Agnosia: Loosely defined, it’s a perceptual state of looking but not seeing, or hearing the sounds but not hearing the meaning.

   Prosopagnosia, for example, is a neurological condition in which a person looks at a face but is unable to recognize the person, even when it is a close friend or relative.

Let me introduce a new phrase, verbal agnosia.

(What did you expect with a neurologist writing this blog. Hang in there, I’ll get around to making my point.)

From comments made regarding my earlier blog piece, the same word “whitest” from the famous sign in Greenville has different perceived meanings from either black or some white commentators.

Now, I realize some folks are unalterably racist and beyond redemption.  Some other folks, no matter how much progress toward racial harmony has been made, will always feel aggrieved. These are not the people about whom I use my recently minted term, verbal agnosia.

I instead refer to people who are simply unable to perceive the term “whitest” has any racial overtones whatsoever and who fail to see how it might offend others black members of their community. Alternatively others are unable to appreciate that some folks use the term in a non-racial, highly regional form. I know some who are not racist but merely verbally agnostic to the negative perception of this term. I suspect the black residents of Greenville have all heard the benign interpretation of the sign but may remain unconvinced. Might honest communication fix this state of affairs and enhance understanding?

A number of comments from white Greenville residents exist on my blog. I believe they honestly believe “whitest” refers to honest, true, or best. Indeed, growing up in Texas, I heard this word used in this very way. But one only has to research the development of the usage of “whitest” before coming across its origin in a very racist society where white clad Ku Klux Klan rode unhindered and lynchings of black men occurred.

Outside of Greenville, Texas my brother-in-law, a native to Greenville, discovered he could not find a person of either race who thought the term anything but offensive. So too thought the then Governor of Texas, John Connally, when he asked the City Fathers of Greenville to remove the famous (infamous) banner that hung across Main Street. It was taken down “for repair” and never put back up. This “for repairs”, I suppose, was a necessary euphemism as many white Greenville citizens were verbally agnostic to the offensive way the sign was perceived by many others.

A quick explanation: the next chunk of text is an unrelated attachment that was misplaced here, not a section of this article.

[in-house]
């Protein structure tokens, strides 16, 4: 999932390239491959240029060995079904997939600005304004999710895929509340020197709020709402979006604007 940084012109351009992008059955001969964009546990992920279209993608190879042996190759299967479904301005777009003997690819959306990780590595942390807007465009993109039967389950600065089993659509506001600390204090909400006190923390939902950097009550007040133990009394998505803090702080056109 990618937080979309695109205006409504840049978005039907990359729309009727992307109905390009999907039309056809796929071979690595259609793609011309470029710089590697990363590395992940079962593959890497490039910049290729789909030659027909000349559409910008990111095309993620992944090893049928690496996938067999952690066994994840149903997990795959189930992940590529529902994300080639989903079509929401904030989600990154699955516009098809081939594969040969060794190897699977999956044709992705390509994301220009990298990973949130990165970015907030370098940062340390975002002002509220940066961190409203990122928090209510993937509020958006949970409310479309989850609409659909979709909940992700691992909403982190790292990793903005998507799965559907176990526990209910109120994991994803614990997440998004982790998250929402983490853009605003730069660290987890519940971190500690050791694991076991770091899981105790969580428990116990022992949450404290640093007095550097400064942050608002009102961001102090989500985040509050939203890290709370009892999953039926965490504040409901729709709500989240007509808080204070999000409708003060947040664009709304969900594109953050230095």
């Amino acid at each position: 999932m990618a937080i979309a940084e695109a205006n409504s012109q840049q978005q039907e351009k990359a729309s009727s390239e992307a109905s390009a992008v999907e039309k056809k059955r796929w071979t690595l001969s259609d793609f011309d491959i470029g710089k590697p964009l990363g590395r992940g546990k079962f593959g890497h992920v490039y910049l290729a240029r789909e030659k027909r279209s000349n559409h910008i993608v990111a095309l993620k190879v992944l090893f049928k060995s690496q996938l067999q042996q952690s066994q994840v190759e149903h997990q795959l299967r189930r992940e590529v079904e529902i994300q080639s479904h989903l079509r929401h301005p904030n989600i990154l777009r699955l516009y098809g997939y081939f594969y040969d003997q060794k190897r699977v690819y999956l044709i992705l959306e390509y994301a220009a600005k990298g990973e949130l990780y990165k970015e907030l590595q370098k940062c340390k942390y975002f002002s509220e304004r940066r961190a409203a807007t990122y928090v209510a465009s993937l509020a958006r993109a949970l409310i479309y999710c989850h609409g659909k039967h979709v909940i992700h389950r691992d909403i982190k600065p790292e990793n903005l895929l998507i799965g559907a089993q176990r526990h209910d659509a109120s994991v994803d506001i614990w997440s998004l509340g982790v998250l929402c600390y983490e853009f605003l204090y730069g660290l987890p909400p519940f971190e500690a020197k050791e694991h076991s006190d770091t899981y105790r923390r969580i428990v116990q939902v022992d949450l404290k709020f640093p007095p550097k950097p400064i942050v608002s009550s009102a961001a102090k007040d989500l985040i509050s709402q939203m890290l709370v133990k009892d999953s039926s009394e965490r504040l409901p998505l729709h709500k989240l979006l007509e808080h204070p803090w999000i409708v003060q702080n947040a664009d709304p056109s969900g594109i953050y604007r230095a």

Only through communication can we become aware of the verbal sensitivities of others. We simply may not recognize what we say or how we say it, may be offensive to others.

Simply waiting and hoping that things will eventually get better, merely delays the understanding necessary to reduce racial prejudices and delays getting over our miscommunications. I have been criticized for writing about the banner, an old and negative aspect of Greenville (an adopted city I love), that some would choose to keep buried. The Chamber of Commerce undoubtedly would not be keen on resurrecting remembrance of the banner., yet it needs the sanitizing effect of daylight.

Good folks who hold different perspectives on this famous sign or on other flashpoints of race relations need to communicate in calm, rational voices. Might discussions over civil war statues fall into this category? Let’s have interracial discussions. Hopefully my blog pieces on this topic have offered an opportunity to do just this.

Through our improved understanding we can begin to make the progress called for by the great Martin Luther King, Jr. I remain inspired by so many of his appeals to our better natures including the following which is one of my personal favorites:

I have a dream that my four little children will one day live in a nation where they will not be judged by the color of their skin, but by the content of their character– Martin Luther King, Jr.